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Habitable Planets & Chimps | SciByte 24

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We take a look at new extra-solar planet discoveries, chimps, supernova, Alzheimer’s, Mars, Cables, updates on New Horizons spacecraft and Voyager 1 and as always take a peek back into history and up in the sky this week.

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Extra-solar Planets

Flinging Chimps

  • The low down
  • Chimps are the only other species besides humans that regularly throw things with a clear target in mind
  • Researchers studying such behavior have come to the conclusion that throwing feces, or any object really, is actually a sign of high ordered behavior
  • Watching chimps in action for several years and comparing their actions with scans of their brains to see if there were any correlations between those chimps that threw a lot and those that didn’t or whether they’re accuracy held any deeper meaning.
  • Chimps that both threw more and were more likely to hit their targets showed heightened development in the motor cortex
  • Better throwing chimps didn’t appear to posses any more physical prowess than other chimps
  • Significance
  • Language processing occurs in the left side, which also controls our right hands; and most people use their right hands to throw, as do chimpanzees.
  • Such findings led the term to suggest that the ability to throw is, a precursor to speech development.
  • Those chimps that could throw better appeared to be better communicators within their group
  • Why did these chimps learn to throw in a captive context? The chimp learns is as a form of communication.
  • Throwing stuff at someone else became a form of self expression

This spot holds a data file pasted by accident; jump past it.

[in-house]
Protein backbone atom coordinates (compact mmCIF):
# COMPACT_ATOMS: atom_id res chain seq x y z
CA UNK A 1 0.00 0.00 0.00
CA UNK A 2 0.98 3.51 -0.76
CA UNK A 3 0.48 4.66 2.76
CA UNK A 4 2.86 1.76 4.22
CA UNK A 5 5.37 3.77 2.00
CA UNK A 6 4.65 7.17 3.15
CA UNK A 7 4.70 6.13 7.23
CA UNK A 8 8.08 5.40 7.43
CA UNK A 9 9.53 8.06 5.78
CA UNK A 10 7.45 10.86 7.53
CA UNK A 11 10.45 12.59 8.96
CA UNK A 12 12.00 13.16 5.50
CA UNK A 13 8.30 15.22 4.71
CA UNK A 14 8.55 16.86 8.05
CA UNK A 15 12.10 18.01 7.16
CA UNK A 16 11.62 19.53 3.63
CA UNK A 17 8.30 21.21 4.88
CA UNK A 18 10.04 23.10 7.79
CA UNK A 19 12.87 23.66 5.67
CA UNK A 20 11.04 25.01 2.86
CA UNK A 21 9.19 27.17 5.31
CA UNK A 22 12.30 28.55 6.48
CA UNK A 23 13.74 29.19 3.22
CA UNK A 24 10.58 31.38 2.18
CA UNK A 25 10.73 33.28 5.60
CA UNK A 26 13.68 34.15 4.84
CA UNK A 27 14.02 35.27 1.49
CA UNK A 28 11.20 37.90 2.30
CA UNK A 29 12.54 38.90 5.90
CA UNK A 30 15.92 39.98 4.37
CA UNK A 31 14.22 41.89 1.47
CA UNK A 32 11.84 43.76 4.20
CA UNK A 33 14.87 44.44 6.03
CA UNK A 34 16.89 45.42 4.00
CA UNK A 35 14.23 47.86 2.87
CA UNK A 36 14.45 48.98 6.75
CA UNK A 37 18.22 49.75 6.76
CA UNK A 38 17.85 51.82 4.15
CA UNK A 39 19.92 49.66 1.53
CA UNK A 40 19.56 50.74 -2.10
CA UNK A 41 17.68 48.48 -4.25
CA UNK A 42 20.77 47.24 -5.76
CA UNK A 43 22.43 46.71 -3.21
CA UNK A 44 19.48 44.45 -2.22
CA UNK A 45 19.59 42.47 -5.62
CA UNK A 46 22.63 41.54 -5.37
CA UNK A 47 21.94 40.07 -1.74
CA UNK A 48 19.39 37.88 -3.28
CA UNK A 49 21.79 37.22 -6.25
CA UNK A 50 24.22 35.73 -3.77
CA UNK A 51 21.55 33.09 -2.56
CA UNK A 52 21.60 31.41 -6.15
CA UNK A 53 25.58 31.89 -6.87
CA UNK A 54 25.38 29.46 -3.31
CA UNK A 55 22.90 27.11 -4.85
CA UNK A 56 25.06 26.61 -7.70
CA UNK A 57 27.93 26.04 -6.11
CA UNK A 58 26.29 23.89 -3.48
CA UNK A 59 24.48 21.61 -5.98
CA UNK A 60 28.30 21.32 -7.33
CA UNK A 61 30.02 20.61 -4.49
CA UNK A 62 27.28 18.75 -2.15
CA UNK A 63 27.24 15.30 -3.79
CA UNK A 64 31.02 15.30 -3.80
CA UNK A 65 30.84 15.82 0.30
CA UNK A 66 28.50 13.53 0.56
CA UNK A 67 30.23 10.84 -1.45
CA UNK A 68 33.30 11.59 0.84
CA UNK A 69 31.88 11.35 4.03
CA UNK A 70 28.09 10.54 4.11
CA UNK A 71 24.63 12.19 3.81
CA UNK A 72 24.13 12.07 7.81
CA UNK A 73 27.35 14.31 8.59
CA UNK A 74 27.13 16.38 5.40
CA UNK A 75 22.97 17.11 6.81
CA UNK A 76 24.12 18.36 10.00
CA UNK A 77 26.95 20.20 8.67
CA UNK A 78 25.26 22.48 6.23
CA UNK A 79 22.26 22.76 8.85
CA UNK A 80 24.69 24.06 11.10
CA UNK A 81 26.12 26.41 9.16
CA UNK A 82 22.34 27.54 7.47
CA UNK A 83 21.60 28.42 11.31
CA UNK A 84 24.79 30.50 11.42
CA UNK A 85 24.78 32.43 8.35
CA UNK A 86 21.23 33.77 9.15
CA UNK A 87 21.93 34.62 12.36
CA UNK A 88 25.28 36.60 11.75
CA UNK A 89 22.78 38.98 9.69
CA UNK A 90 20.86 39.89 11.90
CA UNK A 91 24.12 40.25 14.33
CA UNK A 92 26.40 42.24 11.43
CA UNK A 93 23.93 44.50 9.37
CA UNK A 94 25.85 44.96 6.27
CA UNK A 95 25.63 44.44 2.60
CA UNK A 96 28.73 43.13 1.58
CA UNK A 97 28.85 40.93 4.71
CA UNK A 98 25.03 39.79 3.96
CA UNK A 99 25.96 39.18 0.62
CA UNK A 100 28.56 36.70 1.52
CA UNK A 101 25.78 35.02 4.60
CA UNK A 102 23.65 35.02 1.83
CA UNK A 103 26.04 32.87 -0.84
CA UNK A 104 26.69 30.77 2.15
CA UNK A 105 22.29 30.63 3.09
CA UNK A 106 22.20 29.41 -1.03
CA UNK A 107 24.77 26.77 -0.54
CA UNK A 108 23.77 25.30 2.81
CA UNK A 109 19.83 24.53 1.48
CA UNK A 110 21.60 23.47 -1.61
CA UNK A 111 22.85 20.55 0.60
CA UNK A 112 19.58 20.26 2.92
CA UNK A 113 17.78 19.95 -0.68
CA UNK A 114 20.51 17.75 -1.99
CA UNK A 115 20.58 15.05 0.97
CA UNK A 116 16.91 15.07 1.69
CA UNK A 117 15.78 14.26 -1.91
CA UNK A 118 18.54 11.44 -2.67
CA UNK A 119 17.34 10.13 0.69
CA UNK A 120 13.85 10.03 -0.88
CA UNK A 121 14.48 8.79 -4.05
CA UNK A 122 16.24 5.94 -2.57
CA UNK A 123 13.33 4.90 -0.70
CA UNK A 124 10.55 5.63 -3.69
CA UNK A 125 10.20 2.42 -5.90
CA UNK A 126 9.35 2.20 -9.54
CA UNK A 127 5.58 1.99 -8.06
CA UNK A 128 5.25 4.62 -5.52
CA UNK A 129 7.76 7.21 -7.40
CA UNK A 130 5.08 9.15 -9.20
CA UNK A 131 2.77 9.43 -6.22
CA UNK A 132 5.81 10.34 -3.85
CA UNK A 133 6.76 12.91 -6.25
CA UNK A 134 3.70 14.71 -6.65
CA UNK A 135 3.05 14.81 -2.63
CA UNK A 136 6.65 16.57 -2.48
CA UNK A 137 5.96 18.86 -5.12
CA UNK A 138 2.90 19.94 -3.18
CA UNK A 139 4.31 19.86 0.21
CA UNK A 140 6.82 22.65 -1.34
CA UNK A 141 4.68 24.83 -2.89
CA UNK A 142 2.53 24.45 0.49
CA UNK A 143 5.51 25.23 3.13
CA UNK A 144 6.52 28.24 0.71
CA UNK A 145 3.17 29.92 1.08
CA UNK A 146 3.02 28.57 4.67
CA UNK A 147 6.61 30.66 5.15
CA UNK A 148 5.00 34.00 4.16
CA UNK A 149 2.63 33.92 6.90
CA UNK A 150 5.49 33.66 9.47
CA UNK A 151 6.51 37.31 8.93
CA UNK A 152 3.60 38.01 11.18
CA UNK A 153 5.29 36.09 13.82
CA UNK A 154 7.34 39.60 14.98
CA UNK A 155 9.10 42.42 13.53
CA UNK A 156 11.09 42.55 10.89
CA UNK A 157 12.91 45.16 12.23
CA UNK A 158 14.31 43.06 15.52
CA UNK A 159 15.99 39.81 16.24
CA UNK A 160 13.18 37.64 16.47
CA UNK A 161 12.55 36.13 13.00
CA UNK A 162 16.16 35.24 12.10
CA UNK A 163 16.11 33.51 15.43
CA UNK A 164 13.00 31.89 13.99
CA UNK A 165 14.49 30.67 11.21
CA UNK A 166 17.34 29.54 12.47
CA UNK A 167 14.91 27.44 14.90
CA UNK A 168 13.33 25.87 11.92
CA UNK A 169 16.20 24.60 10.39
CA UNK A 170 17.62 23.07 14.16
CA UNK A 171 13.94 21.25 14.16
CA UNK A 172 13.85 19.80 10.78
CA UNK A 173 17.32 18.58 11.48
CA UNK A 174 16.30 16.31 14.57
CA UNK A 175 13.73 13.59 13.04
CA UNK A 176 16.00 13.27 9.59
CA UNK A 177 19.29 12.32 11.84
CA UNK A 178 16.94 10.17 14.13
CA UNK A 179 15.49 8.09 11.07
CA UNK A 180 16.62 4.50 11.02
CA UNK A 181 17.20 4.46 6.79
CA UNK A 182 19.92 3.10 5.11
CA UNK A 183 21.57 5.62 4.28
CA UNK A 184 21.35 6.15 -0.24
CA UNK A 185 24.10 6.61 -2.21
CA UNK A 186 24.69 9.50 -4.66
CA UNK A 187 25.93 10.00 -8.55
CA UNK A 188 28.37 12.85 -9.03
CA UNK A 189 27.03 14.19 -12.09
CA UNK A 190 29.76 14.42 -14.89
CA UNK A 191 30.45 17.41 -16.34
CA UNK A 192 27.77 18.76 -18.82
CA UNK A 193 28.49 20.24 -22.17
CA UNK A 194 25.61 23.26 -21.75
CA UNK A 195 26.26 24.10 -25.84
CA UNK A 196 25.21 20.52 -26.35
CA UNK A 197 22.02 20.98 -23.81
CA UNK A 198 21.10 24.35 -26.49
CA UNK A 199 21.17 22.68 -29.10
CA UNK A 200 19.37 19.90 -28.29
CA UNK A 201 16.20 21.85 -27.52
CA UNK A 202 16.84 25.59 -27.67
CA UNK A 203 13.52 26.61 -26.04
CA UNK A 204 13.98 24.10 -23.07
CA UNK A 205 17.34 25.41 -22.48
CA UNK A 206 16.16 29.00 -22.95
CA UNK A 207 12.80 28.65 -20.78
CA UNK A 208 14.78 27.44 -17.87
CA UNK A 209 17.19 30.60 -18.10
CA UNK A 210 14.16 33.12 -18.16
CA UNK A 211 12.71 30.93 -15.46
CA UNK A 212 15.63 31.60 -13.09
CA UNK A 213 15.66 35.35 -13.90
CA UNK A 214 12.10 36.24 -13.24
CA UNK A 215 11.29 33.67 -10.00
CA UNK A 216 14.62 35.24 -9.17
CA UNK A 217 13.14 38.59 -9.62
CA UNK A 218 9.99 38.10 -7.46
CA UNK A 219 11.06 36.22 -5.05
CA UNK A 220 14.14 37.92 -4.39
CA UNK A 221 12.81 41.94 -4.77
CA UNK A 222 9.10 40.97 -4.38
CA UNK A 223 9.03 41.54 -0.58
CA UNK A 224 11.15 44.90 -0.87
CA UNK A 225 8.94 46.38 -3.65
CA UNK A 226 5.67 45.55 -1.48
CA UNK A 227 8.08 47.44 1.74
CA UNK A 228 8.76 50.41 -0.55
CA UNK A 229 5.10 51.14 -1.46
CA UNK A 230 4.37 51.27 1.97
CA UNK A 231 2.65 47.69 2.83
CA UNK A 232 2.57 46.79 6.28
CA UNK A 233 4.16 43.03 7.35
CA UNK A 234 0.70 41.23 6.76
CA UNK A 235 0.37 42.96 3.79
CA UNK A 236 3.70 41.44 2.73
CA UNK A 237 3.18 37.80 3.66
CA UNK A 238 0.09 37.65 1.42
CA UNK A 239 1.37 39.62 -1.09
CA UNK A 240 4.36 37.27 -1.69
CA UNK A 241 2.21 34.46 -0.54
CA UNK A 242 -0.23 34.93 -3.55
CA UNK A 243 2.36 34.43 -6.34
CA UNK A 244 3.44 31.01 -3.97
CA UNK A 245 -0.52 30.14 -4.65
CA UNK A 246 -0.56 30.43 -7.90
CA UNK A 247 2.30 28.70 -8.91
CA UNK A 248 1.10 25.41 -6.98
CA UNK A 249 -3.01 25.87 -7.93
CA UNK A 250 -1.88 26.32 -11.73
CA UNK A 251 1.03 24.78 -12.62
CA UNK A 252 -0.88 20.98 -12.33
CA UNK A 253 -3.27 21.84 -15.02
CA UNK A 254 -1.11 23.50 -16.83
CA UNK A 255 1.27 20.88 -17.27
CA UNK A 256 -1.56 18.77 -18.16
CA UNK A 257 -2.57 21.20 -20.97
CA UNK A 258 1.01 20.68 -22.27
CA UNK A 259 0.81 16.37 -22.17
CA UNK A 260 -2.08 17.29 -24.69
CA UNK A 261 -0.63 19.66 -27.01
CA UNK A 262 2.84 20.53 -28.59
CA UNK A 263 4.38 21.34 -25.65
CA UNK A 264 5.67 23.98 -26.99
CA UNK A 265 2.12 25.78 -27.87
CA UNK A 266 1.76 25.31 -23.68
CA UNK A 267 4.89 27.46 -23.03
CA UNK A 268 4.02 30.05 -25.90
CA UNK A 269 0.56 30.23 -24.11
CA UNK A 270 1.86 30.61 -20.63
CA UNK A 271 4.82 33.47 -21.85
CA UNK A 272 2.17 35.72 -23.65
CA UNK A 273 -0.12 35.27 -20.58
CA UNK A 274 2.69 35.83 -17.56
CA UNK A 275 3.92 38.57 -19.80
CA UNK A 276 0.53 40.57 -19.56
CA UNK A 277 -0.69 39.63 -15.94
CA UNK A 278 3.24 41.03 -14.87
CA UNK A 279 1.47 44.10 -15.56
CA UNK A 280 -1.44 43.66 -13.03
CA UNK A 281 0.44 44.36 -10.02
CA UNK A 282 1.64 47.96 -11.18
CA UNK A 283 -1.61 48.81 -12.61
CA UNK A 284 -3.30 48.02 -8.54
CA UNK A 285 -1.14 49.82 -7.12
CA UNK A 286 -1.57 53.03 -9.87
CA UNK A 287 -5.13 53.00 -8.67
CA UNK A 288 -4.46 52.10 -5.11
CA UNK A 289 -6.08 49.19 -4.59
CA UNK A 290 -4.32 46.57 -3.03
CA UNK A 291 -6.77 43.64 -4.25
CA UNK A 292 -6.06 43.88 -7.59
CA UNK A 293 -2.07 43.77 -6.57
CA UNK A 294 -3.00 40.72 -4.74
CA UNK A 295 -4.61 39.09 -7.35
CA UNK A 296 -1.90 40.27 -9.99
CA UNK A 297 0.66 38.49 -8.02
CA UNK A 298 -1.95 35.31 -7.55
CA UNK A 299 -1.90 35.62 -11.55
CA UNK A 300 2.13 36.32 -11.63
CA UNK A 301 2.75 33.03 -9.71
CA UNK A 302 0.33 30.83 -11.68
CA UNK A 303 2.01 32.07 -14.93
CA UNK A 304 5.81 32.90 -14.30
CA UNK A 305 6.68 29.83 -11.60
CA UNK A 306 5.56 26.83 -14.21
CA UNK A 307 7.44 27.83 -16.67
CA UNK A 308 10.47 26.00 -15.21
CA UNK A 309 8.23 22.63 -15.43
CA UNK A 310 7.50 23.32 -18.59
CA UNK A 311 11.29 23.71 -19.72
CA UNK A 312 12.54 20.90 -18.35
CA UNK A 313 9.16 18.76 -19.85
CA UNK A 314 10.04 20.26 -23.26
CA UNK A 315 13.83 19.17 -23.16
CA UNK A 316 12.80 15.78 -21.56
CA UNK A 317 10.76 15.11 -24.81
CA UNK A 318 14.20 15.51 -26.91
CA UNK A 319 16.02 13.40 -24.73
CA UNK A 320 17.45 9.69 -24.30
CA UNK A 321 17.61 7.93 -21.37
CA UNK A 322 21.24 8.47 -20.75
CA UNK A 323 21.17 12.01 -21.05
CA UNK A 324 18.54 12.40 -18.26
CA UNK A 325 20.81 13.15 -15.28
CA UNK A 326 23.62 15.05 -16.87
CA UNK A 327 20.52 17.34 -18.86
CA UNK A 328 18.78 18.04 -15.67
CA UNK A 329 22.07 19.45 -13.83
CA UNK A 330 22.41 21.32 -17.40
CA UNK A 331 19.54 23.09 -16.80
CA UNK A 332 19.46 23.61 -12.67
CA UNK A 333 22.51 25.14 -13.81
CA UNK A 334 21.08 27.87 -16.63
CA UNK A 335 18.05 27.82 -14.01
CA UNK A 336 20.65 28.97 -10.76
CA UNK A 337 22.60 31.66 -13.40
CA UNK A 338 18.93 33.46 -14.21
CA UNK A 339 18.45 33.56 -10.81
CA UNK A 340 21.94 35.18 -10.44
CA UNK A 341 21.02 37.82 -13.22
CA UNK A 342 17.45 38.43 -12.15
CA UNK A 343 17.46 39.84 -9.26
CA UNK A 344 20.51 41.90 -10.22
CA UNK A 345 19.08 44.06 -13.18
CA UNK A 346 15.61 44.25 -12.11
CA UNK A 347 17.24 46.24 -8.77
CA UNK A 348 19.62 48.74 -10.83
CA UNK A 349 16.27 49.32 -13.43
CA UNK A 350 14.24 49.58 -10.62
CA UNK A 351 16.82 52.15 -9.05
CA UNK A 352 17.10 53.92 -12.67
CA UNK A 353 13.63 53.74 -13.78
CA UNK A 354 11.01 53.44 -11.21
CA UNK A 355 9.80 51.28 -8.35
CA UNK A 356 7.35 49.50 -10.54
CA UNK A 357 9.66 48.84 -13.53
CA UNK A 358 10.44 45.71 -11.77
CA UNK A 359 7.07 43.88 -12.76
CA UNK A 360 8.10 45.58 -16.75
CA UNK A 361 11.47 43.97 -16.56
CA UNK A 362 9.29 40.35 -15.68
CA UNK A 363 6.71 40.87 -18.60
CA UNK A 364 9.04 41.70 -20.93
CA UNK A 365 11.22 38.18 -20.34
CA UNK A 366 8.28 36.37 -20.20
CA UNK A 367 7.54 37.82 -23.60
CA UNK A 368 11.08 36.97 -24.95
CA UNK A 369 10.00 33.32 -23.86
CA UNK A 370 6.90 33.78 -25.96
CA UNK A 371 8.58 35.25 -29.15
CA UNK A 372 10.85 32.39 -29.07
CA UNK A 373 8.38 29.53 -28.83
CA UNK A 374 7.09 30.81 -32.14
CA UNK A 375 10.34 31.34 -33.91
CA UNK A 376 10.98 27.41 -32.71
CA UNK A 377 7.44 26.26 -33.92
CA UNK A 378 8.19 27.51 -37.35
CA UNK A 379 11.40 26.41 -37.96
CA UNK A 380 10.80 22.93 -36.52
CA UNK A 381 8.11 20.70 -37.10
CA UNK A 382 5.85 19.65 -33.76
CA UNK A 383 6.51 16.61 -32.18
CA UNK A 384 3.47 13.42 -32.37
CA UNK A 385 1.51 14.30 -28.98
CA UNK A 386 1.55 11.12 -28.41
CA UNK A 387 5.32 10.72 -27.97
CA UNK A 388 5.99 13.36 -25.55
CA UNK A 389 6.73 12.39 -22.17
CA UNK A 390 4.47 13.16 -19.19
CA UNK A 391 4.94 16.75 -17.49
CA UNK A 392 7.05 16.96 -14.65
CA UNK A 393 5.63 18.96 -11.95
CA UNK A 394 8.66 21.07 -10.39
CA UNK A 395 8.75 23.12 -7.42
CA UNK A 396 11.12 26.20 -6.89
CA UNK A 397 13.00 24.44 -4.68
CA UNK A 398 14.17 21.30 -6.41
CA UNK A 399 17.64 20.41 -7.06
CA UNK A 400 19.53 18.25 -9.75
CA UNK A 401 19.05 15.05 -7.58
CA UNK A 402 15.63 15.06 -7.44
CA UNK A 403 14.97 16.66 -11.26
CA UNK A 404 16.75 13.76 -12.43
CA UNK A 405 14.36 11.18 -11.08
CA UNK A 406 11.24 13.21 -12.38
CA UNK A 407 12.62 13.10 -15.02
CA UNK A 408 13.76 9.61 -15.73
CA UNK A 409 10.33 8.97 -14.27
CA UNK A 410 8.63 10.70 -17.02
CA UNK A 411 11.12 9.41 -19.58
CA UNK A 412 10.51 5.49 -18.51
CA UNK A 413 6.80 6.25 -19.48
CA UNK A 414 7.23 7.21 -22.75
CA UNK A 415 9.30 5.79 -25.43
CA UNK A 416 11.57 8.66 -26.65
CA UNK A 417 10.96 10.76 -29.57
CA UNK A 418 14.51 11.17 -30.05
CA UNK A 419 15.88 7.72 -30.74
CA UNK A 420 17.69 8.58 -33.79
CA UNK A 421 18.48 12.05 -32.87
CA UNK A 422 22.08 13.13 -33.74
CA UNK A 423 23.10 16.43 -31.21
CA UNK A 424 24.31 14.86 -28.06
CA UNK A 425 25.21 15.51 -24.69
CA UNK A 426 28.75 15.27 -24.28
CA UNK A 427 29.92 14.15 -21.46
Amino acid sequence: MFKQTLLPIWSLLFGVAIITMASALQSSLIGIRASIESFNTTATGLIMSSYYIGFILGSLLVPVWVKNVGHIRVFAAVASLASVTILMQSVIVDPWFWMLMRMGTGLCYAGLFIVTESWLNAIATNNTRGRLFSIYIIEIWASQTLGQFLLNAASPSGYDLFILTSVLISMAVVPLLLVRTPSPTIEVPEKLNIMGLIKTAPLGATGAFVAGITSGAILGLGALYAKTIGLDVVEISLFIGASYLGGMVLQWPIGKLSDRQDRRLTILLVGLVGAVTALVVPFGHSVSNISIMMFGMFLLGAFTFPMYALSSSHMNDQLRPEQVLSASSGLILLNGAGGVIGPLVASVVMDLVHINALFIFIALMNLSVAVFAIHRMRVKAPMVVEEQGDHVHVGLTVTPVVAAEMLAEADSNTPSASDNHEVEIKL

• * Of Note*
  • While throwing at first might not seem demanding, coordinating it requires intensive, on-the-fly calculations.
  • An equation for throwing a ball, for example, would include the distance to a target, the ball’s heaviness and the thrower’s strength. A moving target makes it even harder
  • Social Media
  • Emory University @EmoryUniversity
  • Further Reading / In the News
  • Researches find poop-throwing by chimps is a sign of intelligence @
  • Poop-Throwing Chimps Provide Hints of Human Origins @
  • Philosophical Transactions
  • Emory University

*— NEWS BYTE — *

Supernova warning signs?

Alzheimer’s Research

  • The low down
  • One of the earliest known impairments caused by Alzheimer’s disease is the loss of sense of smell
  • There is currently no effective treatment or cure for the disease
  • Since the 1970s, loss of sense of smell has been identified as an early sign of this disease
  • Smell loss can be caused by a number of ailments, exposures or injuries
  • Significance
  • Researchers at Case Western Reserve University School of Medicine have confirmed that the protein, called amyloid beta, causes the loss of sense of smell
  • Amyloid beta plaque accumulated first in parts of the brain associated with smell, well before accumulating in areas associated with cognition and coordination
  • Just a tiny amount of amyloid beta – too little to be seen on today’s brain scans – start this process
  • While losses in the olfactory system occurred, the rest of the mouse model brain, including the hippocampus, which is a center for memory, continued to act normally early in the disease stage
  • Mice were given a synthetic liver x-receptor agonist, a drug that clears amyloid beta from the brain
  • The sense of smell an be restored by removing a plaque-forming protein in a mouse model of the disease
  • After two weeks on the drug, the mice could process smells normally
  • After withdrawal of the drug for one week, impairments returned
  • Team are now following-up on these discoveries to determine how amyloid spreads throughout the brain, to learn methods to slow disease progression
  • * Of Note*
  • We could use the sense of smell to determine if someone may get Alzheimer’s disease